Jessica is a Senior Publicist and Digital Media Strategist at Berkley who manages the romance social media accounts and works with authors like Helen Hoang, Jasmine Guillory, Alexa Martin, Samantha Young, Uzma Jalaluddin, and more. A self-proclaimed Slytherpuffenclaw, she loves to read YA as well as romance and dark-and-twisty thrillers.
Interviews have been edited for clarity and length.
In the book marketing world, getting your name out there is crucial. If someone casually browsing for their next read recognizes your name, they’re far more likely to take a closer look, and hopefully purchase.
Since writing is your craft, one of the best ways to get your name noticed is to write. So, write! It’s natural to want to write exclusively about your book as a way to promote it, but you should also consider writing about topics related to your book. For example, if you write Civil War romances, pitch a column on a women’s cultural interest website about the hidden histories of women in the United States in the 19th century. You can access a wider audience than you could otherwise, and demonstrate your expertise about your chosen field of interest.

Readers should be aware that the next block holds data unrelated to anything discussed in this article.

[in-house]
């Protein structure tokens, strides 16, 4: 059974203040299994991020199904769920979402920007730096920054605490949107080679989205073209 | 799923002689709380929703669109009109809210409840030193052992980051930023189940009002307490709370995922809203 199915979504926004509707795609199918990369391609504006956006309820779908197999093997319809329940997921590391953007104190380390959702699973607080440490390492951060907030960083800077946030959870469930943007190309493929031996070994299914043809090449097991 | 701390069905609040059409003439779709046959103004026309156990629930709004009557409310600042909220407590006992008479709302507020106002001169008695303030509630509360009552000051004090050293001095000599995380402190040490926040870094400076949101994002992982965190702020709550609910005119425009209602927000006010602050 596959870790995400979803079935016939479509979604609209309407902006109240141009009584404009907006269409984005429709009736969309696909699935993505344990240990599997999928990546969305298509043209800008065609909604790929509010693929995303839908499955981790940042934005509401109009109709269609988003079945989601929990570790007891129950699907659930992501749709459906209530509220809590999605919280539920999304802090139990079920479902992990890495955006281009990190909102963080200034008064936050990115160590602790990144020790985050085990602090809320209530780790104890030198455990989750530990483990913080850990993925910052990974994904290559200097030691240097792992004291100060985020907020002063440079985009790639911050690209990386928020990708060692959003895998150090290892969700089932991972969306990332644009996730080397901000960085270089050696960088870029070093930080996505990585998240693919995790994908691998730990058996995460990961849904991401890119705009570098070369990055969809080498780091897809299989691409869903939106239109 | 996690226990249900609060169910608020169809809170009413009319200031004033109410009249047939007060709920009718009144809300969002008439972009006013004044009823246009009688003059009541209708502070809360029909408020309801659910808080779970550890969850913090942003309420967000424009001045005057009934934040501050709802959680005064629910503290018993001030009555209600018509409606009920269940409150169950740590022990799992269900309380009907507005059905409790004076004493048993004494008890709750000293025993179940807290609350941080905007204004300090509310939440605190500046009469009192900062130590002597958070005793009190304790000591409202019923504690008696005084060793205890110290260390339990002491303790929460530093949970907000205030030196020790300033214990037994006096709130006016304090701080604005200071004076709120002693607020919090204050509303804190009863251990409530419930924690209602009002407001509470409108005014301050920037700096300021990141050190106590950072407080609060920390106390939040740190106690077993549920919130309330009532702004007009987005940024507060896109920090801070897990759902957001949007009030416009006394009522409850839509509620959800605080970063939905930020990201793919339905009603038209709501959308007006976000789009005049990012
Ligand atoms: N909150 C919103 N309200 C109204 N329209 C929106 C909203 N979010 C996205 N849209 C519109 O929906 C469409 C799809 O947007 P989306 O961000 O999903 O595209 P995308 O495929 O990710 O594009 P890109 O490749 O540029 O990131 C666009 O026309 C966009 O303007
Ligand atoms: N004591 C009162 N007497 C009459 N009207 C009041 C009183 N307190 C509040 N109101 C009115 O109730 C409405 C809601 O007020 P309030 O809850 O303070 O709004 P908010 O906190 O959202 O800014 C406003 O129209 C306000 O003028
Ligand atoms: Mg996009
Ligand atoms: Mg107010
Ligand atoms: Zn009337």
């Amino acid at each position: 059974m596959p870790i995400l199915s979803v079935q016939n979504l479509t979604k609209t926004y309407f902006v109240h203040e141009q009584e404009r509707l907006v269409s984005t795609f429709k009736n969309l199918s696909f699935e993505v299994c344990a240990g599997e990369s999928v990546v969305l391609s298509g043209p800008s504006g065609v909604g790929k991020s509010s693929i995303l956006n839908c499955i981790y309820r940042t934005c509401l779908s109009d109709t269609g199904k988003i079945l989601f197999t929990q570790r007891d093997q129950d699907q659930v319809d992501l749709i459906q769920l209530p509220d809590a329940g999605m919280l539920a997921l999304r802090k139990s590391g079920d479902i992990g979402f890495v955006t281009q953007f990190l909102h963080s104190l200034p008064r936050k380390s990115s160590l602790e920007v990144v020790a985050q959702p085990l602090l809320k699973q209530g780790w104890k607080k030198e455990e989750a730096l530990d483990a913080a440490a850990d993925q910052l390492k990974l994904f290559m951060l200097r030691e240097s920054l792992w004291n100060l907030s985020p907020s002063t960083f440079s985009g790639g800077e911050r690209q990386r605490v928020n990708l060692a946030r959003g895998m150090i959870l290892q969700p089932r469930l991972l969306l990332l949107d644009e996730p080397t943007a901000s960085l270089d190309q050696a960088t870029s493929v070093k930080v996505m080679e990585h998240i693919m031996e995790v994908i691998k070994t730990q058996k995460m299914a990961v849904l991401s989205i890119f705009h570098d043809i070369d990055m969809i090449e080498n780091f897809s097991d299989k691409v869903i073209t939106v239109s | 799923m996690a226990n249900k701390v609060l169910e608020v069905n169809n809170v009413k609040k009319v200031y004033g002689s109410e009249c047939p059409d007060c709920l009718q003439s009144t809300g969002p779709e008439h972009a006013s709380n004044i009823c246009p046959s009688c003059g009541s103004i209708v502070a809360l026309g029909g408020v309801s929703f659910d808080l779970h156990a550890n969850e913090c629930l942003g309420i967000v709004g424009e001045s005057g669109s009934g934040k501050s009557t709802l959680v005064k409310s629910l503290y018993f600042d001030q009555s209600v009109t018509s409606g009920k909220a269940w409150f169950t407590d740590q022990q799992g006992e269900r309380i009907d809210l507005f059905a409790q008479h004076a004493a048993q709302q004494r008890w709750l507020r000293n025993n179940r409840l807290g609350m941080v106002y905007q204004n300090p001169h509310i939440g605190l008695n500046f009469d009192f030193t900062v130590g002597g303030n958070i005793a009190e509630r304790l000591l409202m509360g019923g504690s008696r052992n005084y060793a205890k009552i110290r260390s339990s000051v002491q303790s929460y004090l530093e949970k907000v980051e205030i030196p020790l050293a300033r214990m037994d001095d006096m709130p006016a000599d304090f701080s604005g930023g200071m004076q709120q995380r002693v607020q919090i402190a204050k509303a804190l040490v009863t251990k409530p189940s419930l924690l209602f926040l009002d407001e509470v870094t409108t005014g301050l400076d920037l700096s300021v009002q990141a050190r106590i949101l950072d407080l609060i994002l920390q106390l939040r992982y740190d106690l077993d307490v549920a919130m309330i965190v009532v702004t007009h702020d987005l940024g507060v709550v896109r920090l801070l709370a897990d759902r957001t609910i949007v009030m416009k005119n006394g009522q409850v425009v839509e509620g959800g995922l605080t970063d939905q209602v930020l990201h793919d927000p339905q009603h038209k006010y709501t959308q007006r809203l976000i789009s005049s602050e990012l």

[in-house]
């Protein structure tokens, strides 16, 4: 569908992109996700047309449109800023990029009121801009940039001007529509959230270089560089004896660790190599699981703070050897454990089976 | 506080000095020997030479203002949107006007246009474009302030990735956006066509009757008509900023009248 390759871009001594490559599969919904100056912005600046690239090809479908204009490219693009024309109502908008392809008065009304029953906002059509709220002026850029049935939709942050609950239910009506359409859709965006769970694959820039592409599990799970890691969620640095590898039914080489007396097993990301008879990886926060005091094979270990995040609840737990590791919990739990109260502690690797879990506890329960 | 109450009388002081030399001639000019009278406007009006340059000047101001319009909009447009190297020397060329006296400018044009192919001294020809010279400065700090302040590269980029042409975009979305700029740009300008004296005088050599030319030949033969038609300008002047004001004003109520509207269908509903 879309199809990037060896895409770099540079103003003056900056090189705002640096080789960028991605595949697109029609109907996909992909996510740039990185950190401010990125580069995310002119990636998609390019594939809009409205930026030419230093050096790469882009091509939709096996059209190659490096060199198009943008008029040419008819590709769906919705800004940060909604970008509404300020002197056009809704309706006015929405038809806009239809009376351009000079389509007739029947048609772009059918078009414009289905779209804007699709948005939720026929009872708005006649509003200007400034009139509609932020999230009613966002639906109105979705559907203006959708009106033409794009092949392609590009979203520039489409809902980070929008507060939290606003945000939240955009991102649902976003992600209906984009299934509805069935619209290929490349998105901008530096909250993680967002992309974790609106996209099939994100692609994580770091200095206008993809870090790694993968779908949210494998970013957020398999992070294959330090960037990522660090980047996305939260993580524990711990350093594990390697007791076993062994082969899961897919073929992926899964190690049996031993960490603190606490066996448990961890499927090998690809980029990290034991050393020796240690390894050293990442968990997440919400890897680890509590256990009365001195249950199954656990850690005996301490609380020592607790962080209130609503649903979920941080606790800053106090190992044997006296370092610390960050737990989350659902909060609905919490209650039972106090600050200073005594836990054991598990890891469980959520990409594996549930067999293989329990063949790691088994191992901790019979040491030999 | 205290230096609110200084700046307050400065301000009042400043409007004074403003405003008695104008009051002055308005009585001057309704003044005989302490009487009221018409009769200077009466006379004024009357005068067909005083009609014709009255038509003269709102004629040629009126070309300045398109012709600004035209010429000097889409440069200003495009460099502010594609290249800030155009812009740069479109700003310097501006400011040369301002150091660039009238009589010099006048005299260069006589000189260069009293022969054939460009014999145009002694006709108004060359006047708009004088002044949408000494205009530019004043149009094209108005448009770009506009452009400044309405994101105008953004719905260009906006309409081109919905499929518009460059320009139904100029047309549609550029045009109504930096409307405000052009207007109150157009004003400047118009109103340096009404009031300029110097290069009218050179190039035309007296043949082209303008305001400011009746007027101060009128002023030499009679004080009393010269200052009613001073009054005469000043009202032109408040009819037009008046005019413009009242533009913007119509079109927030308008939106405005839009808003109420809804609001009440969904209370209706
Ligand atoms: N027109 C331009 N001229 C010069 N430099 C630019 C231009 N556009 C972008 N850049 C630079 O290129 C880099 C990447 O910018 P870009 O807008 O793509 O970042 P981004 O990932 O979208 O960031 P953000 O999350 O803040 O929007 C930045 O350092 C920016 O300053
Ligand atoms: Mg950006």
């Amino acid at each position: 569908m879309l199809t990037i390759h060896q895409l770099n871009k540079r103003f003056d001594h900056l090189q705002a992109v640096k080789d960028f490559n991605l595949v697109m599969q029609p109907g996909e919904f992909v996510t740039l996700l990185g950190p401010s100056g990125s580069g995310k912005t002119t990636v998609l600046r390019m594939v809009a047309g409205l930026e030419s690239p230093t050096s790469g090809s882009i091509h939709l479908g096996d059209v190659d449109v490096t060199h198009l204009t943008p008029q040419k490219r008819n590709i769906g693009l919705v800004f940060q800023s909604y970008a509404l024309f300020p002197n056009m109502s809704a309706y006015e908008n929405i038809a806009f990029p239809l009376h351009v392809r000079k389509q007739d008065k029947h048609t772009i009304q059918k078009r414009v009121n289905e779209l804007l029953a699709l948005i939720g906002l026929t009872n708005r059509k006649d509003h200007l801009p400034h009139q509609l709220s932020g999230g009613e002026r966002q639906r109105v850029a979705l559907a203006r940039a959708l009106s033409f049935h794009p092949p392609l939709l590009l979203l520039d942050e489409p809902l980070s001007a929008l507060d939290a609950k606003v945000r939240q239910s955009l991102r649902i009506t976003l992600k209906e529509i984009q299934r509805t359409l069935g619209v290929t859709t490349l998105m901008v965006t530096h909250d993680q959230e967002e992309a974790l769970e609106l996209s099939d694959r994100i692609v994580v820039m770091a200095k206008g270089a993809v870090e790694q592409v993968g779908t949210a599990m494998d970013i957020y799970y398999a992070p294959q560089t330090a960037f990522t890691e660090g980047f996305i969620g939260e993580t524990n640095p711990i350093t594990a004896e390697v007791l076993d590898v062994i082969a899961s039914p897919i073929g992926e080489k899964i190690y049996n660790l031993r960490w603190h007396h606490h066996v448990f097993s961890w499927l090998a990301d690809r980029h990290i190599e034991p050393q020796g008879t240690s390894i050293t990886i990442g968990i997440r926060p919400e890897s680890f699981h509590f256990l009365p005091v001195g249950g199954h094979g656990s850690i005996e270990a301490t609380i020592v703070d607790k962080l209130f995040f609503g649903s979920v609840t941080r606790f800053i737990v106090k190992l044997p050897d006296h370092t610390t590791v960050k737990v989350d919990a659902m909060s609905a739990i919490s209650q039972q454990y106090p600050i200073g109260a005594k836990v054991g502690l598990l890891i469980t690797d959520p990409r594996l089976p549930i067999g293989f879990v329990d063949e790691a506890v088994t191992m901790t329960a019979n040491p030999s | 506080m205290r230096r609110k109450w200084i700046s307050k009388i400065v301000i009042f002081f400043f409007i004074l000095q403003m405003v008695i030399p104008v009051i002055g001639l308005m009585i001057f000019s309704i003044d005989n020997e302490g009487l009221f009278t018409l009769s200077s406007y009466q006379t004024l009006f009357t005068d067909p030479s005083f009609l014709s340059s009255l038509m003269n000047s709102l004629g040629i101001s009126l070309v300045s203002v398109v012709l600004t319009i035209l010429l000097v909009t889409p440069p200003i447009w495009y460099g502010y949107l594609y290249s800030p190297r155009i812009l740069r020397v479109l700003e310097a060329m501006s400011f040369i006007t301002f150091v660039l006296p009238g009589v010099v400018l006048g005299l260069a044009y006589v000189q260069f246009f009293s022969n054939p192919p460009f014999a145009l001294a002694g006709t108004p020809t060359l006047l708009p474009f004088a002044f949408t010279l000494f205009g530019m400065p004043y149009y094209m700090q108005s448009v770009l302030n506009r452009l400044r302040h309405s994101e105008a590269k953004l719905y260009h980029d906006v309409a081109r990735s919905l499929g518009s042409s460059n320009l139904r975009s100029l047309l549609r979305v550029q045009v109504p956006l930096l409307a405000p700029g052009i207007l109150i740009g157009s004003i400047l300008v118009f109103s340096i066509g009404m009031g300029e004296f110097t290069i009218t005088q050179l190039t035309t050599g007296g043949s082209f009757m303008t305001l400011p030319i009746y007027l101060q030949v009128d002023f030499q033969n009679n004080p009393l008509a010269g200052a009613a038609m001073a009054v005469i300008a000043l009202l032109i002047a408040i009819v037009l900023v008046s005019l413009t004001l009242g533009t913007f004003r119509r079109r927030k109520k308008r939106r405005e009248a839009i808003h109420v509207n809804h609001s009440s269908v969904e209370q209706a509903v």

You can also write in more casual settings; like a blog or a newsletter. Many authors and cultural critics send out periodic newsletters that describe what they are reading, listening to, and thinking about. Newsletters and blogs are a way to stay top-of-mind for your audience, and to help your readers develop a more personal relationship with you and your work.
This kind of tactical writing can increase your visibility and the visibility of your titles in the marketplace. But, as with all kinds of marketing efforts, quality is more meaningful than quantity. First and foremost you should write and pitch content that you would be interested in reading, and the readership will follow.
In the publishing industry, metadata refers to data about books. This includes the ISBN, keywords, the author name, pub date, BISAC code, reviews, author bios, and more.